SPOILER ALERT: Read on only if you have already watched Sunday’s midseason premiere of The Walking Dead, “Honor.”
The Walking Dead showrunner Scott M. Gimple has talked a lot over the years about “remixing” things from the original source material — taking a famous event from the comic but changing up the characters or circumstances for the TV show. It’s a way of honoring the moment while also keeping things fresh and giving viewers an entirely new experience.
Well, the AMC drama just pulled off one its biggest remixes yet — taking the five-year time jump from the comic that was teased in the season premiere, and revealing in Sunday’s midseason premiere that it was actually the deathbed vision of Carl in terms of a future he had seen for his family and the community-at-large should they embrace a kinder, gentler approach to the post-apocalyptic landscape.
It was a powerful and super emotional wrinkle to Carl’s final moments, but according to the showrunner, it does not necessarily mean there will not be a time-jump after the war with Negan is complete. We spoke to Gimple about that as well as all the other big developments from the midseason premiere and what they mean moving forward. (Read what stars Chandler Riggs and Andrew Lincoln had to say about the episode here and here.)
ENTERTAINMENT WEEKLY: First things first: Tell me about coming up with this idea of taking the time jump from the comic books and instead turning it into Carl’s vision for what the future could be if these two sides could settle their differences?
SCOTT M. GIMPLE: It came out of the story we wanted to tell with Carl having the most idealistic approach to what was happening and thus seeing an idealized future and taking a version of what we saw in the books, after issue 127, I believe. And we know what happens after issue 127 in the book isn’t necessarily completely ideal, but when it starts, I remember when I started reading it, I was like, “Aw damn, things have really come together in this world.” I just wanted to play that out further. Because in some ways — other than the calamities that always happen within The Walking Dead — what we see in the book after issue 127 was sort of what Carl was talking about and wanted for his father in the world. So I guess it was a mishmash of these story priorities, character priorities, and then seeing something play out from the book with a lot of fidelity, and yet done completely different.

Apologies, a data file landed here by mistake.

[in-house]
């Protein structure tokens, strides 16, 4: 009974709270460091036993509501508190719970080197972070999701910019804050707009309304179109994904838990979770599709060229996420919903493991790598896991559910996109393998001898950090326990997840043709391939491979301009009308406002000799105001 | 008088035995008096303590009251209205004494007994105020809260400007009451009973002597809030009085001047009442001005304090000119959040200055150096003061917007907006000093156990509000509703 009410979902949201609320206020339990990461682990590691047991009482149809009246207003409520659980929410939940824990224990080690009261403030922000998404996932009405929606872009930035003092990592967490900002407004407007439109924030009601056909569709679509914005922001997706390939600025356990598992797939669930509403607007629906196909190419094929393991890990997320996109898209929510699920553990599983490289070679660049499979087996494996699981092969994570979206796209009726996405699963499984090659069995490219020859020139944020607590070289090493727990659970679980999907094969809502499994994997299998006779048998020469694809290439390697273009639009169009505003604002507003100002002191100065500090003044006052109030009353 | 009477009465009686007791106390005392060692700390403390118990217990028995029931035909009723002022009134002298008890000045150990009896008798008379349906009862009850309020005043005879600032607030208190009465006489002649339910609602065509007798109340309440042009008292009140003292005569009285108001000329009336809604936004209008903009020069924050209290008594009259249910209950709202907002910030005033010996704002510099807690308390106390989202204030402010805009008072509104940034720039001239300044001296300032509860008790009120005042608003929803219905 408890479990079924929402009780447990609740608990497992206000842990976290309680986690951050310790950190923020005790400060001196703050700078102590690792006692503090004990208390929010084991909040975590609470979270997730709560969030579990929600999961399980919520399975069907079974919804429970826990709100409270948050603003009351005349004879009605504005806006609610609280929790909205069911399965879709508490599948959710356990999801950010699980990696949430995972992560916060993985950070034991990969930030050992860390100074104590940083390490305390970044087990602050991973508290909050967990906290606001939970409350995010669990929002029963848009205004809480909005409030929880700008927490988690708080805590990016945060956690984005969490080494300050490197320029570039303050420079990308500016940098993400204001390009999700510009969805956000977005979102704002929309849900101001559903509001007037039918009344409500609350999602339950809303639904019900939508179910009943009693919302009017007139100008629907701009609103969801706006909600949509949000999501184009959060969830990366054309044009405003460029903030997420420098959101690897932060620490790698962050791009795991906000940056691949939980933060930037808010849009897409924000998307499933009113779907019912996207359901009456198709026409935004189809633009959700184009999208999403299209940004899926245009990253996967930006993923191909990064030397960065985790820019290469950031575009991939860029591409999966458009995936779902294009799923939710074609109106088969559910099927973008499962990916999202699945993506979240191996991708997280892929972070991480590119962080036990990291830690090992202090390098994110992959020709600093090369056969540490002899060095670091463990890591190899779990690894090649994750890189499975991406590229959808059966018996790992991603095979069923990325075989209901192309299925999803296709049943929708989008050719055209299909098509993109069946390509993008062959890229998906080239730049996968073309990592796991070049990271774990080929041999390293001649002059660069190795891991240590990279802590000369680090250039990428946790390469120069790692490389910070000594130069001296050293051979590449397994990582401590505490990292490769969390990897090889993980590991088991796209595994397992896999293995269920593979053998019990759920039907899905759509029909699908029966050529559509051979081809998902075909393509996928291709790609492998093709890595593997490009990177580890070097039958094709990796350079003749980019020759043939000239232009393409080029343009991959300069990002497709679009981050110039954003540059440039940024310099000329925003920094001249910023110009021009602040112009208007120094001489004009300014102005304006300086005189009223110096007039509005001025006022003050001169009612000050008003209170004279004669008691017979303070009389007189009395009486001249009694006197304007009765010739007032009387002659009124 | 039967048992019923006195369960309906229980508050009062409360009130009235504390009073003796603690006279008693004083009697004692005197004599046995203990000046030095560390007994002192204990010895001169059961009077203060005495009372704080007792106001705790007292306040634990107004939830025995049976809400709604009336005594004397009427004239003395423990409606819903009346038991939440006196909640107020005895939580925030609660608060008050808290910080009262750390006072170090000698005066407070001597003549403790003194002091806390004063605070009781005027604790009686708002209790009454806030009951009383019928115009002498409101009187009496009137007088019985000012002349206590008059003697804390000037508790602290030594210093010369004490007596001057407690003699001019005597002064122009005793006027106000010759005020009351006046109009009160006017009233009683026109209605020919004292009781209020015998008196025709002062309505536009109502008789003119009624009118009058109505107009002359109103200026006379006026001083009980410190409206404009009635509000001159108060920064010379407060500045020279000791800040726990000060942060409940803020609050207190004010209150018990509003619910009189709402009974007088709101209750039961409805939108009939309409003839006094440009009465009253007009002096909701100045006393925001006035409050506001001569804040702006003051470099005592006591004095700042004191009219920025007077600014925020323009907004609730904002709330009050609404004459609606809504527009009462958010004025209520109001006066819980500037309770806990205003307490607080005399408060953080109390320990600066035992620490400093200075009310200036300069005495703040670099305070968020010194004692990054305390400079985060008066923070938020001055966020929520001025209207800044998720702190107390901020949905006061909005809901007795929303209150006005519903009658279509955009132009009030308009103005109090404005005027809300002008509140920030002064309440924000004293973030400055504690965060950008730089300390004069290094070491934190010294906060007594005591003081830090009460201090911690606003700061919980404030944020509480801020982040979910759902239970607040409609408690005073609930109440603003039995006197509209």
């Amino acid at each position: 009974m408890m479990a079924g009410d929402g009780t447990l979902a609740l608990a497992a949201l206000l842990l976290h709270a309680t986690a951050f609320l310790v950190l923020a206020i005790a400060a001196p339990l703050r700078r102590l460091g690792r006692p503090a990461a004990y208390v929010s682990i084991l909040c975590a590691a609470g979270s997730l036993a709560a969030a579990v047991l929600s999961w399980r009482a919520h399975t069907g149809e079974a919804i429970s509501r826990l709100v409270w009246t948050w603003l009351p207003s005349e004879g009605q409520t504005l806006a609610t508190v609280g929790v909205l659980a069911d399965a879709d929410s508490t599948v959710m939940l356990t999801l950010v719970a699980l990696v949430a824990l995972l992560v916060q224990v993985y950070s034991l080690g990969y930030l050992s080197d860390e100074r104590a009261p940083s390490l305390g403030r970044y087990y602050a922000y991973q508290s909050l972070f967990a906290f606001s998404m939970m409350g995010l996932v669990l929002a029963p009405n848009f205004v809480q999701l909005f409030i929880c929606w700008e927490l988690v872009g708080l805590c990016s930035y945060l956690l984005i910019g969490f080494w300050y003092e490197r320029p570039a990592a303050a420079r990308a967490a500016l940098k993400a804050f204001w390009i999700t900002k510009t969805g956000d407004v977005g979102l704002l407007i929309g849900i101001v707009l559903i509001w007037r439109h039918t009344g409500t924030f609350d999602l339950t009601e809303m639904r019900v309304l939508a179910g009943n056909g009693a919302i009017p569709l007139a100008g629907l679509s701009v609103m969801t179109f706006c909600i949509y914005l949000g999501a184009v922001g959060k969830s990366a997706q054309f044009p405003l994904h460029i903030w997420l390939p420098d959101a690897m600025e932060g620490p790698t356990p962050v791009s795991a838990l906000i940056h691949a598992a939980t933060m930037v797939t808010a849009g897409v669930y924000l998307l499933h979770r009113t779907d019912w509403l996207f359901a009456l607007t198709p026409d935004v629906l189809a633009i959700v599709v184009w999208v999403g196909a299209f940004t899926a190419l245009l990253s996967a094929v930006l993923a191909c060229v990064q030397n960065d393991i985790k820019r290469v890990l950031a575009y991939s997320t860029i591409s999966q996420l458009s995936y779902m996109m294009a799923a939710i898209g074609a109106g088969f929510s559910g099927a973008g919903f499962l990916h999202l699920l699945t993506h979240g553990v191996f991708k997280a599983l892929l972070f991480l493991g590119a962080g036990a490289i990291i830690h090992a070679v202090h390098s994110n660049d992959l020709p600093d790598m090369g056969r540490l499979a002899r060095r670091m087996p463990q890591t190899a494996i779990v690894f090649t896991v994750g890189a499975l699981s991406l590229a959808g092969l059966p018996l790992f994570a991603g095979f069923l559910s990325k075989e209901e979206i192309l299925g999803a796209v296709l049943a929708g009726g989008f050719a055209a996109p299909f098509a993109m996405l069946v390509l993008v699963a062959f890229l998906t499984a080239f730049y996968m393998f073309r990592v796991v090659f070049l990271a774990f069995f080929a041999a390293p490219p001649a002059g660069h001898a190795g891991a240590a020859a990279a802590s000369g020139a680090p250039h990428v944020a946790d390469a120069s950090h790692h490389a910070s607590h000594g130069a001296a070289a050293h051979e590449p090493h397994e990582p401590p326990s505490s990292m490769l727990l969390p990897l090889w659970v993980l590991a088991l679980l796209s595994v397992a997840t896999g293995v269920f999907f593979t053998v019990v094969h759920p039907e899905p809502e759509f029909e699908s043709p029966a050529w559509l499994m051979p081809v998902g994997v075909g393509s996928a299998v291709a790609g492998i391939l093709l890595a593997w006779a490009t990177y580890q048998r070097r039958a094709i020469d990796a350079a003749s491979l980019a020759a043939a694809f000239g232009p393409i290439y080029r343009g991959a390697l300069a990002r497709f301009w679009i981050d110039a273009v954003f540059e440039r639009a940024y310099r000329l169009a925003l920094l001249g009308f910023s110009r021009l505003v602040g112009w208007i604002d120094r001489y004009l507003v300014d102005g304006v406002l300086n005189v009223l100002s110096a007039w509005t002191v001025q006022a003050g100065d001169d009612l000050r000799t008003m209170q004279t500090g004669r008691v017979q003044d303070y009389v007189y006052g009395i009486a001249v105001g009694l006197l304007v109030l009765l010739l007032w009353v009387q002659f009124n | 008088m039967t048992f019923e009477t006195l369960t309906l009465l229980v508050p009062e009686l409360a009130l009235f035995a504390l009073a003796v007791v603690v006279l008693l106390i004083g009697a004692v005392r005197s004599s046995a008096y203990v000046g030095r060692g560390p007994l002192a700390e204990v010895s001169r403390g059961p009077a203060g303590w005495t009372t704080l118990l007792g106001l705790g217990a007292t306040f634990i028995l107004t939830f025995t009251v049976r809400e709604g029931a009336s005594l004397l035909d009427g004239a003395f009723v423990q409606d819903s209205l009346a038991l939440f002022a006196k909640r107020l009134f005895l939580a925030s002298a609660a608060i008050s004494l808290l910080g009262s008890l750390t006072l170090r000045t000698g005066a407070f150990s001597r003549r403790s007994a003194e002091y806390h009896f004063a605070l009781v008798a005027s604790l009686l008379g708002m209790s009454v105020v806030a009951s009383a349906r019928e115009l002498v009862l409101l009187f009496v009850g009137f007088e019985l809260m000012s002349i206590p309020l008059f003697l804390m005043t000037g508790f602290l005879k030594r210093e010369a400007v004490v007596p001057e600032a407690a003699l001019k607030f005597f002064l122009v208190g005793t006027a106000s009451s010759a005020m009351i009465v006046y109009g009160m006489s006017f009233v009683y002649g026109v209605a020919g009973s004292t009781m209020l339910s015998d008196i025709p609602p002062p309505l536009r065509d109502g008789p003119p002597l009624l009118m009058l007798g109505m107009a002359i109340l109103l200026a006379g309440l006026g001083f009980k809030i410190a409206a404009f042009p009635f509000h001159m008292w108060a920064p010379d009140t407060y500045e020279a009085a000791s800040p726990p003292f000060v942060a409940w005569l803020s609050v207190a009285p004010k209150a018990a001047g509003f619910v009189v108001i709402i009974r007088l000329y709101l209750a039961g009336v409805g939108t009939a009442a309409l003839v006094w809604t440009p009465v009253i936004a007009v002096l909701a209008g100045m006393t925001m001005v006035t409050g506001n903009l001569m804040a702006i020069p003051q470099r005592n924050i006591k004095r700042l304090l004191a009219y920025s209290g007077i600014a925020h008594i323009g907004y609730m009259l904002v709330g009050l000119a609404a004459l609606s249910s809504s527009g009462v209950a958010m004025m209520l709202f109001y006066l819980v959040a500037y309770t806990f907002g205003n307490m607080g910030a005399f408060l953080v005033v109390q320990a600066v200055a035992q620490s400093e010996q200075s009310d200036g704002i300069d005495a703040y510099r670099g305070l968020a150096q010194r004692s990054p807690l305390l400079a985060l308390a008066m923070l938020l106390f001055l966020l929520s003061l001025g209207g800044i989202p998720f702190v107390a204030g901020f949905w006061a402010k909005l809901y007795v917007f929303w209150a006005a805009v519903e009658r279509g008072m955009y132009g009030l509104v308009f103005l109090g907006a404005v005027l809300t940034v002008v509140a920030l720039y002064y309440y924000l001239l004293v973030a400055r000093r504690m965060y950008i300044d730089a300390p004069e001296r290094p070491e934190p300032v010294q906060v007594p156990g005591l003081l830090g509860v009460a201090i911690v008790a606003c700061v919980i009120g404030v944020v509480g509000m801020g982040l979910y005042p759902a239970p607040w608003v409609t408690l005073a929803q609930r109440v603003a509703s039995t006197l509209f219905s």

So was this a case of looking at that big event in the book and being like, “How can we handle this event?” and you found that way through Carl? Or it was more like “Here’s the Carl story I want to tell. What’s a way to tell it? Oh, I could use this time jump from the book”? What was the starting point for these two things converging?
It was very much the latter. We wanted to tell this story where Carl, by affecting the people around him, especially Rick, wants to change the world and change what the world is to them, and then keeping that piece of the book. And, by the way, when I say we’re taking it, that isn’t to say that we might not get there in another way, obviously, but [it led to using] a version of what happened in the book, one of maybe many versions you could see on the show. But it very much was about Carl’s story first. It sprung from Carl’s story.
Does this mean that there will be no time jump on the show coming up?
Oh no, it definitely does not necessarily mean that.
What about the decision to split it up and start the season with that vision as well as the red-eyed Rick “mercy and wrath” scenes as well?
This stuff was used to embody the things that we’re playing with in the order that they’re playing out. Those visions very much have to do with the young man that we see interact with Siddiq initially. And what he wants. We see those visions play out very much as the Siddiq story plays out. With the red-eyed Rick, that is still playing out.
You interspersed Carl’s death and Carl’s speech to Rick about putting away his gun again with Morgan about to kill Gavin when that kid Henry comes out of nowhere and does it first. Tell me about the thinking of linking those two events and cutting back and forth between them.